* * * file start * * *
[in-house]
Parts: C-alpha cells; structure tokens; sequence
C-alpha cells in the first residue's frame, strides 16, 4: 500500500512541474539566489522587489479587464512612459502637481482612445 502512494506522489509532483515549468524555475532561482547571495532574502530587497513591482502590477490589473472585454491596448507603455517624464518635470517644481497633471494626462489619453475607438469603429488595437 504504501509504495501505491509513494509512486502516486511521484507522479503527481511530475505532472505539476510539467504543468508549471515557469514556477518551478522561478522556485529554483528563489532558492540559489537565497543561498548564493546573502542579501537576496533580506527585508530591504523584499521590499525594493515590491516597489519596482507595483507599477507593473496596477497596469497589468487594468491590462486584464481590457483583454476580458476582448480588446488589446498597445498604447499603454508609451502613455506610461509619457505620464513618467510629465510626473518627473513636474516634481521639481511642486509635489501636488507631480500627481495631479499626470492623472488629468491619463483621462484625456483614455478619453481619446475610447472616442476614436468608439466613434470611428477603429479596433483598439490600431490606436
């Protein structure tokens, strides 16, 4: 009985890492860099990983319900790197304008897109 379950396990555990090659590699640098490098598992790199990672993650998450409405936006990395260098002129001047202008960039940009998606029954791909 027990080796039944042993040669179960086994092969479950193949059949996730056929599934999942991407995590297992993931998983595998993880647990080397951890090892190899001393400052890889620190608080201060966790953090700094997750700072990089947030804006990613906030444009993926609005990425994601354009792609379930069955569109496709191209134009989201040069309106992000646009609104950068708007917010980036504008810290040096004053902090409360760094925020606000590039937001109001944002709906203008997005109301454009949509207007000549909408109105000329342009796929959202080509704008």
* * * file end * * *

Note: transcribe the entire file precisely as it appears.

[in-house]
Parts: C-alpha cells; structure tokens; sequence
C-alpha cells in the first residue's frame, strides 16, 4: 500500500512541474539566489522587489479587464512612459502637481482612445 502512494506522489509532483515549468524555475532561482547571495532574502530587497513591482502590477490589473472585454491596448507603455517624464518635470517644481497633471494626462489619453475607438469603429488595437 504504501509504495501505491509513494509512486502516486511521484507522479503527481511530475505532472505539476510539467504543468508549471515557469514556477518551478522561478522556485529554483528563489532558492540559489537565497543561498548564493546573502542579501537576496533580506527585508530591504523584499521590499525594493515590491516597489519596482507595483507599477507593473496596477497596469497589468487594468491590462486584464481590457483583454476580458476582448480588446488589446498597445498604447499603454508609451502613455506610461509619457505620464513618467510629465510626473518627473513636474516634481521639481511642486509635489501636488507631480500627481495631479499626470492623472488629468491619463483621462484625456483614455478619453481619446475610447472616442476614436468608439466613434470611428477603429479596433483598439490600431490606436
């Protein structure tokens, strides 16, 4: 009985890492860099990983319900790197304008897109 379950396990555990090659590699640098490098598992790199990672993650998450409405936006990395260098002129001047202008960039940009998606029954791909 027990080796039944042993040669179960086994092969479950193949059949996730056929599934999942991407995590297992993931998983595998993880647990080397951890090892190899001393400052890889620190608080201060966790953090700094997750700072990089947030804006990613906030444009993926609005990425994601354009792609379930069955569109496709191209134009989201040069309106992000646009609104950068708007917010980036504008810290040096004053902090409360760094925020606000590039937001109001944002709906203008997005109301454009949509207007000549909408109105000329342009796929959202080509704008």